23 May 2014


Original Story:  Freep.com

Mayor Mike Duggan's office said Thursday he won't support extending Kevyn Orr's time as the city's emergency manager or keeping on his former law firm, Jones Day, if Detroit's bankruptcy extends beyond Orr's expected exit date in late September.  A Tulsa Bankruptcy Lawyer is viewing details of the story.

The issue arose after U.S. Bankruptcy Judge Steven Rhodes questioned Jones Day lawyers during a hearing Thursday, asking what impact a delay in the schedule of the bankruptcy case would have on the high-priced law firm the city hired.

Lawyers for Detroit's financial creditors and for Oakland and Macomb counties tried Thursday to convince Rhodes to delay the case by a month because city lawyers aren't releasing critical documents quickly enough to meet ambitious timetables for this summer's confirmation trial on the plan to exit the nation's largest-ever municipal bankruptcy. A Boston Bankruptcy Lawyer agrees that this makes things difficult.

Rhodes appeared concerned about whether such a delay would push the ultimate resolution of Detroit's bankruptcy beyond the tenure of the state-appointed emergency manager, whose 18-month term is set to end in late September, when city officials have the legal option to vote to fire Orr under Michigan's emergency manager law.

Rhodes asked whether Jones Day, the law firm hired by the city under former Mayor Dave Bing, would stay on after Orr is gone. Greg Shumaker, a Jones Day lawyer, acknowledged that the uncertainty about that matter "could be dramatic." But he told the judge: "We have not talked to the mayor or the City Council about that issue."

"I'm surprised by that," Rhodes said.

He then asked Shumaker whether the goal of ending Detroit's bankruptcy case before Orr leaves sets up deadlines that might conflict with sound practices in bankruptcy court. Shumaker concurred.

Duggan made clear that if the bankruptcy proceedings extend beyond Sept. 25, he won't support keeping Jones Day as the city's law firm in bankruptcy.

"We have no intention of keeping Jones Day," Duggan's spokeswoman and chief of staff, Alexis Wiley, told the Free Press. "We have every intention of running this city, and that means both services and finances."

Wiley declined to discuss how Duggan would handle the bankruptcy after ditching Jones Day, or which lawyers would pick up where the firm left off.

Bill Nowling, a spokesman for Orr, acknowledged there have been no discussions about Jones Day staying on after Orr is gone, noting that Orr and the firm's lawyers have been "operating on the schedule which has the confirmation hearings concluding in August."

Orr, who was working out of the Jones Day office in Washington before coming to Detroit, has said previously that he is not interested in staying in Detroit beyond September.  A Lexington Commercial Bankruptcy Attorney said he doesn't blame him.

The confirmation hearings are to determine whether Rhodes approves the city's blueprint for exiting bankruptcy, which has been on a fast-track schedule in large part because Orr's time in Detroit was limited to 18 months. The hearings had been set to begin July 24 and last into August, but a group of financial creditors this week asked Rhodes to push the beginning of the hearings to Aug. 26.

Lawyers for creditors including Syncora -- a bond insurer that's on the hook for nearly $250 million because it guaranteed a disastrous $1.4-billion debt deal meant to shore up underfunded pensions in 2005 -- argued that delays in the city's release of documents creditors have requested make the schedule impossible to follow.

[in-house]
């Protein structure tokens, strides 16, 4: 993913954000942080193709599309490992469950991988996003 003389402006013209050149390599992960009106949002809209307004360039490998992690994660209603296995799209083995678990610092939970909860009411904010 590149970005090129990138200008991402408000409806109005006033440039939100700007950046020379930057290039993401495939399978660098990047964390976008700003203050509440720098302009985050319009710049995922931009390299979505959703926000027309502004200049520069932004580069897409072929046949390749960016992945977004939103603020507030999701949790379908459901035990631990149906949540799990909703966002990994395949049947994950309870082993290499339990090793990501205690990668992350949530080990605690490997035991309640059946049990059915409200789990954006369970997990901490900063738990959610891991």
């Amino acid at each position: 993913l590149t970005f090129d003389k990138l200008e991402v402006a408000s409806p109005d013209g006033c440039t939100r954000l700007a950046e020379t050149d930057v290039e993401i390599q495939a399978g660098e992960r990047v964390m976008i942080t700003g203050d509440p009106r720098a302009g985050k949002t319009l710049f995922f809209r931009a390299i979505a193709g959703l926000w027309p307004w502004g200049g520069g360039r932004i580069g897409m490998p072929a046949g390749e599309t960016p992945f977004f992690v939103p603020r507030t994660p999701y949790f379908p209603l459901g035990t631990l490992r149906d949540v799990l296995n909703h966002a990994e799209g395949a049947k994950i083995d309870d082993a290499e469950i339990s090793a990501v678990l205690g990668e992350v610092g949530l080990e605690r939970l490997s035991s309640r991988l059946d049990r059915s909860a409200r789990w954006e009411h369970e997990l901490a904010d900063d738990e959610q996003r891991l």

"The city's actions are crippling our efforts," Syncora lawyer Stephen Hackney said during a status conference Thursday.

Creditors' lawyers say that their expert witnesses won't have enough time to analyze and report on city financial assumptions without the delay.

The creditors are seeking access to a number of documents they say the city hasn't released, including reports on the physical condition of Detroit Water and Sewerage Department infrastructure and long-term financial projections for the system, as well as financial background used by consultants such as Milliman, Ernst & Young and Conway MacKenzie, who have advised the city on some matters including restructuring city government and its liabilities and devising a long-term plan to operate Detroit after bankruptcy.

Jones Day lawyer Heather Lennox, representing the city, said that Detroit had already released key documents to the creditors and that the remainder would be handed over by next week. She and other lawyers for the city suggested that the creditors were seeking access to documents in a bid to delay the trial.

Geoff Irwin, also representing the city, said the crush of requests for additional documentation "is becoming incredibly burdensome and unmanageable for the city."  A New Orleans Business Bankruptcy Attorney said that they should expect this type of request.

Rhodes didn't immediately rule on the request for the delay, saying he would issue an order soon to address the concerns. But he told lawyers for the city that the creditors are entitled to access a significant number of the documents they're requesting.

How a major shift in legal representation during the endgame of the case would impact Detroit's bankruptcy wasn't immediately clear.

Even if Orr departs before the bankruptcy is settled, under the state's emergency manager law, Public Act 436, Detroit would remain under a financial emergency -- with significant state oversight -- until Gov. Rick Snyder declares the emergency over. That could put pressure on Duggan and the council to accept new agreements to maintain Jones Day's representation in some form.

Snyder's spokeswoman couldn't be reached for comment Thursday.

As of last fall, Jones Day's contract with the city had been approved up to $18 million, among the largest fees charged by lawyers and consulting firms addressing Detroit's financial collapse. .


Original Story: Freep.com

When the head of the world’s largest bank called the local billionaire bent on Detroit’s revival, good things happened.

JP Morgan Chase CEO Jamie Dimon plans to be in Detroit today to announce a $100-million investment in the city that began several months ago with a phone call to billionaire Dan Gilbert, the Quicken Loans founder who owns or controls more than 40 downtown buildings.